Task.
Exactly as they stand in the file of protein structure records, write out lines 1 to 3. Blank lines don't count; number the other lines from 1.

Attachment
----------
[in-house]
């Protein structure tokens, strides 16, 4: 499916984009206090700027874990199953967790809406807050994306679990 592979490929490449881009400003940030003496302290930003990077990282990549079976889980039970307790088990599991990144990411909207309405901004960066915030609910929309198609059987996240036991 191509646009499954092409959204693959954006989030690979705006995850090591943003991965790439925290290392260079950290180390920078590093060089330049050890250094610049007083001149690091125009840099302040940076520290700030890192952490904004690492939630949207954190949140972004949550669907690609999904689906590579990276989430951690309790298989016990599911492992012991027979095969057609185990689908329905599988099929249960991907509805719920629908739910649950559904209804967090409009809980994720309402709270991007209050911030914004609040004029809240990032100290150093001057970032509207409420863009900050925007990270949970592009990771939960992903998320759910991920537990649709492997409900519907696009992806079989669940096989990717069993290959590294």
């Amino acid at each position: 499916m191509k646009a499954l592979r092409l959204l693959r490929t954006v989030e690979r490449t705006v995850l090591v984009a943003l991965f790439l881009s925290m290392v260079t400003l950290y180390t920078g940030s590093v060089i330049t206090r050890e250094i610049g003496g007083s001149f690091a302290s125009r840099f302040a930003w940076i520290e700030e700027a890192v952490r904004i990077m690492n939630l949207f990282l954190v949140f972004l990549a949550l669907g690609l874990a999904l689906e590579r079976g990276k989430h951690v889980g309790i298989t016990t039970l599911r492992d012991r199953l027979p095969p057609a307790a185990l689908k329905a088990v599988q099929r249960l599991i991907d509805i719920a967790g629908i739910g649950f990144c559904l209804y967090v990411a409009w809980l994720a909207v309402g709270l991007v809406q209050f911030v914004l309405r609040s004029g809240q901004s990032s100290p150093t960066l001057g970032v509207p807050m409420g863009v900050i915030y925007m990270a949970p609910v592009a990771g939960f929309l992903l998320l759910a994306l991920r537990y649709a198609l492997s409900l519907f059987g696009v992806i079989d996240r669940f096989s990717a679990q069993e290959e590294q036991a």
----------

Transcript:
[in-house]
């Protein structure tokens, strides 16, 4: 499916984009206090700027874990199953967790809406807050994306679990 592979490929490449881009400003940030003496302290930003990077990282990549079976889980039970307790088990599991990144990411909207309405901004960066915030609910929309198609059987996240036991 191509646009499954092409959204693959954006989030690979705006995850090591943003991965790439925290290392260079950290180390920078590093060089330049050890250094610049007083001149690091125009840099302040940076520290700030890192952490904004690492939630949207954190949140972004949550669907690609999904689906590579990276989430951690309790298989016990599911492992012991027979095969057609185990689908329905599988099929249960991907509805719920629908739910649950559904209804967090409009809980994720309402709270991007209050911030914004609040004029809240990032100290150093001057970032509207409420863009900050925007990270949970592009990771939960992903998320759910991920537990649709492997409900519907696009992806079989669940096989990717069993290959590294």
């Amino acid at each position: 499916m191509k646009a499954l592979r092409l959204l693959r490929t954006v989030e690979r490449t705006v995850l090591v984009a943003l991965f790439l881009s925290m290392v260079t400003l950290y180390t920078g940030s590093v060089i330049t206090r050890e250094i610049g003496g007083s001149f690091a302290s125009r840099f302040a930003w940076i520290e700030e700027a890192v952490r904004i990077m690492n939630l949207f990282l954190v949140f972004l990549a949550l669907g690609l874990a999904l689906e590579r079976g990276k989430h951690v889980g309790i298989t016990t039970l599911r492992d012991r199953l027979p095969p057609a307790a185990l689908k329905a088990v599988q099929r249960l599991i991907d509805i719920a967790g629908i739910g649950f990144c559904l209804y967090v990411a409009w809980l994720a909207v309402g709270l991007v809406q209050f911030v914004l309405r609040s004029g809240q901004s990032s100290p150093t960066l001057g970032v509207p807050m409420g863009v900050i915030y925007m990270a949970p609910v592009a990771g939960f929309l992903l998320l759910a994306l991920r537990y649709a198609l492997s409900l519907f059987g696009v992806i079989d996240r669940f096989s990717a679990q069993e290959e590294q036991a």